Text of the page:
Nuclear receptors of the enteric tract: guarding the frontier

Authors

  • Daniel R Schmidt,

    1. The Department of Pharmacology and the Howard Hughes Medical Institute, University of Texas Southwestern Medical Center, Dallas, Texas, USA
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  • David J Mangelsdorf

    Corresponding author
    1. The Department of Pharmacology and the Howard Hughes Medical Institute, University of Texas Southwestern Medical Center, Dallas, Texas, USA
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  • Note on nomenclature: Members of the nuclear receptor superfamily have both a trivial name and an official designation (code). The official code reflects a grouping system based on sequence conservation. Throughout the literature, trivial names are almost solely in use, and this manuscript is no exception. Nevertheless, for the sake of clarity we list here the official receptor code of each of the nuclear receptors for which a trivial name appears in the text. PPARα (NR1C1), RXRs (NR2B1, NR2B2, and NR2B3), LXRs (NR1H2 and NR1H3), FXR (NR1H4), VDR (NR1I1), PXR (NR1I2), CAR (NR1I3), LRH-1 (NR5A2), HNF4α (NR2A1), HNF4γ (NR2A2), SHP (NR0B2), and RORγ (NR1F3).

DJ Mangelsdorf, Department of Pharmacology and the Howard Hughes Medical Institute, University of Texas Southwestern Medical Center, Dallas, TX 75390-9050, USA. E-mail: davo.mango@utsouthwestern.edu, Phone: +1-214-645-5957, Fax: +1-214-6455969.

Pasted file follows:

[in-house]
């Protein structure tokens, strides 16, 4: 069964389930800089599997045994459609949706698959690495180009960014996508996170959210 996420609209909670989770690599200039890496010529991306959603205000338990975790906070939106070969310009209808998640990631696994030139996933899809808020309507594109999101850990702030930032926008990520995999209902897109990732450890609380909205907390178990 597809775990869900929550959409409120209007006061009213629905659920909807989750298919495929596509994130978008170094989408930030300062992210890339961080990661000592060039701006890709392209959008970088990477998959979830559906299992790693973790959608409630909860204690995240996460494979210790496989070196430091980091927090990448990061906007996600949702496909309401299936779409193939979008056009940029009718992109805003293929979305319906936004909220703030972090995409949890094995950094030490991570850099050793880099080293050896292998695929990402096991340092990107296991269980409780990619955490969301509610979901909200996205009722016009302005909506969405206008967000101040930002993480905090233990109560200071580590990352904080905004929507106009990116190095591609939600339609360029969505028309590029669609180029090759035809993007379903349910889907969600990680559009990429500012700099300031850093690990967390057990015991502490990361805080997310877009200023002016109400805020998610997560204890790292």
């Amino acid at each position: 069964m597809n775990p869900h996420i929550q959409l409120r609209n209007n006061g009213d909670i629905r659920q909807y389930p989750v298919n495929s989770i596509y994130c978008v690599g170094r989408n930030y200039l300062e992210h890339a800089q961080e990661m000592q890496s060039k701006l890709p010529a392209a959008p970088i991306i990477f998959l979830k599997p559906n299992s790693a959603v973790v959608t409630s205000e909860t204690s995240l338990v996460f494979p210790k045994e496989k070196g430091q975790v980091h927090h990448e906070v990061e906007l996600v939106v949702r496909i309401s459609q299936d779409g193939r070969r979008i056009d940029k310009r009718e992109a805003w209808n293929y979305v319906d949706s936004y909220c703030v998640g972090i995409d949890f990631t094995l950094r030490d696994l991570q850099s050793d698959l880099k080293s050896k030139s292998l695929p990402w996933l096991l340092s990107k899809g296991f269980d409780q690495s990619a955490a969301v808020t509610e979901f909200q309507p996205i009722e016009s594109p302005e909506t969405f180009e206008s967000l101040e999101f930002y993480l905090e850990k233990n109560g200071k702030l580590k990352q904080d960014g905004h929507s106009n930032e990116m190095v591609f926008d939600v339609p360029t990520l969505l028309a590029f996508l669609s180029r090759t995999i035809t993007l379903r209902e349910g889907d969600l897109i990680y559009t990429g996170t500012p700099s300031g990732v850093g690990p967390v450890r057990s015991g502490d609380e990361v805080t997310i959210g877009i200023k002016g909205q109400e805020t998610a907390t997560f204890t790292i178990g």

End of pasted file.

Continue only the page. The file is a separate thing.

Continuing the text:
Abstract

In addition to its classical role in mineral homeostasis, the vitamin D receptor has been implicated in diverse physiologic and pathophysiologic processes including immunoregulation and cancer. Interestingly, the vitamin D receptor has been evolutionarily and functionally linked to a select group of nuclear receptors based on a common organism-wide tissue expression profile. These members of the nuclear receptor superfamily, which include the bile acid receptor, xenobiotic receptors, and several orphan nuclear receptors, comprise a transcriptional regulatory network that functions in nutrient uptake, xenobiotic metabolism, and mucosal protection. The major homeostatic functions of the enteric nuclear receptor network are the topic of this review.

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